Matrix of maturity

Like all forces, technology will enable Cumbria Constabulary to transform to cope with demand, however, Superintendent Matt Kennerley explains how maturity modelling has played a part in ensuring this vision is realised.

Feb 7, 2018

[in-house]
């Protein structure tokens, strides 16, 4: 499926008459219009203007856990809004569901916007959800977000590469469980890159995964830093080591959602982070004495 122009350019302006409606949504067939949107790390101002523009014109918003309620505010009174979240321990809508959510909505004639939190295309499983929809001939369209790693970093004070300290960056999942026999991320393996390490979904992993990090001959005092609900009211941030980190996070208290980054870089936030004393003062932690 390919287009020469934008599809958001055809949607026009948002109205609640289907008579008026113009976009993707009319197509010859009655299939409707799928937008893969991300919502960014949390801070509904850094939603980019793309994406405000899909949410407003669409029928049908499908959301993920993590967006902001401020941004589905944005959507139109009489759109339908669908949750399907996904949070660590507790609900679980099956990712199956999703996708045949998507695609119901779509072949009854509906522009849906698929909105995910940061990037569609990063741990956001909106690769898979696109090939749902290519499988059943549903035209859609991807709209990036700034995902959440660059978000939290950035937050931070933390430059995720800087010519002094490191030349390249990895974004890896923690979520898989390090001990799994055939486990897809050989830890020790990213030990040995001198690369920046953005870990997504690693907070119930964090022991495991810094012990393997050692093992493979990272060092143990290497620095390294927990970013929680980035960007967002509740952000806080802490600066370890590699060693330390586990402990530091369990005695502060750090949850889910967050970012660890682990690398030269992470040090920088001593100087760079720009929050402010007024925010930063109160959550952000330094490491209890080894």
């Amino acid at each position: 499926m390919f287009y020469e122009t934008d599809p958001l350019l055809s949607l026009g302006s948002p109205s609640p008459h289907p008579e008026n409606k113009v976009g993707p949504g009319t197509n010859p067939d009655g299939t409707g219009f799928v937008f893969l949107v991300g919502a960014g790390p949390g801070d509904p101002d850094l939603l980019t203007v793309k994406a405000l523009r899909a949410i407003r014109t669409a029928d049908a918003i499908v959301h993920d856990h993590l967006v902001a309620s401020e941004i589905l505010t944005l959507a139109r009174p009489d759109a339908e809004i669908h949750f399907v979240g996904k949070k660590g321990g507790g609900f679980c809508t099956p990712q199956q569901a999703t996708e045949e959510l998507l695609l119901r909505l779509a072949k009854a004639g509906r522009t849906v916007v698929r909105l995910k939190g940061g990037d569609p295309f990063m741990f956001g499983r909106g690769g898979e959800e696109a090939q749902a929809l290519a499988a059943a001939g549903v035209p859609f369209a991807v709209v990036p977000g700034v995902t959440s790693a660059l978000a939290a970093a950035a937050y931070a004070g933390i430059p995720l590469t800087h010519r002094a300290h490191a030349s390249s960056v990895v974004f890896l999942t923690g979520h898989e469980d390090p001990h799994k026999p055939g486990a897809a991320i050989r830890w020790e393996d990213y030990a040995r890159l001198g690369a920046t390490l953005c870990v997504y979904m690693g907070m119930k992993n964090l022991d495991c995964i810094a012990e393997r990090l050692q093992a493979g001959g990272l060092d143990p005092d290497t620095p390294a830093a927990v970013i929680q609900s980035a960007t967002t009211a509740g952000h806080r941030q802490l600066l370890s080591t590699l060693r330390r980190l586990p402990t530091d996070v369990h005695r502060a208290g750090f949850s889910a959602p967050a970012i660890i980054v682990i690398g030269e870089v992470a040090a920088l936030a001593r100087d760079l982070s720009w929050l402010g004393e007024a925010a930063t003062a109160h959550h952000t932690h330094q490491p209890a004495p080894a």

In order to build on the National Police Chiefs’ Council’s Vision 2025 document, Cumbria Constabulary has undertaken significant work in preparing the force for the many challenges facing the service. Its ‘Cumbria Vision 25’ is a comprehensive strategy that sets out the constabulary’s ambition for 2025, building on the national document as well as the force’s achievements, and details the approach for transforming policing in Cumbria. Cumbria’s geography and environment remains a significant challenge for the force. As one of the largest forces geographically (at 2,634 square miles), 98 per cent of the area is categorised as rural, which presents different challenges to those faced by many other forces in England. Cumbria has a small, sparse population, but this is swelled by millions of visitors each year, increasing the demand on services and infrastructure. And its communities are becoming increasingly diverse with significantly isolated elements – financially, geographically and demographically. The county has already experienced extreme weather events that have extensively challenged emergency services, partners and communities, with global changing weather patterns likely to remain a threat. Demand on policing is growing with new crimes. Criminal methods are developing quickly, while the complexity of crime and investigations growing accordingly. Over the summer of 2017, Cumbria saw some of the highest recorded levels of calls into its command and control room and there is clear evidence now of the increasing complexity of crimes and incidents that officers are asked to deal with. Technology is also changing how the public interacts with the world and each other, changing culture and expectations of its use by police, with criminal exploitation of the internet and digital crime a growing problem. Terrorism is also likely to remain a key consideration for all forces, whether contributing resources to incidents elsewhere, reassuring the public, or in ensuring a force’s own preparedness. This poses significant challenges for small forces such as Cumbria, with large distances between deployment centres and the travelling time if reliant on regional resources. This environment of evolving demand led chief officers to commission work to fully understand the capability gap affecting policing in Cumbria. Cumbria Vision 25 is a roadmap for the constabulary, providing both the aspirational look and feel of the organisation (developed together), as well as key principles for improvement, which in turn will drive a series of key deliverables in each business area. The work has focused on four overarching principles: Inclusivity – the chief officer team has been clear that Cumbria Vision 25 will be built upon meaningful engagement with the public and staff in order to include their views to deliver an outstanding service. With this in mind the constabulary has developed a number of channels to facilitate staff involvement and participation in building the plan – from online discussion forums, to roadshows, use of new Office365 products, as well as focus groups, practitioner events and staff suggestion schemes and activities; Collaborative – working together effectively across the organisation, as well as with partners and the public. The constabulary is in the process of aligning governance boards and performance frameworks to the five key areas of the national Vision 2025 document – local policing, workforce, specialist capabilities, business support and digital policing; Lean – Cumbria Constabulary is committed to achieving savings and focusing on delivery of benefits. To invest in the future, the constabulary will need to effectively realise savings and release capacity right across the organisation. A number of projects are ongoing to drive additional benefits from some of the technology already adopted, such as electronic pocket notebooks and mobile devices, with other work focused on fundamentally changing the way policing is delivered; and Sustainable – exploring opportunities

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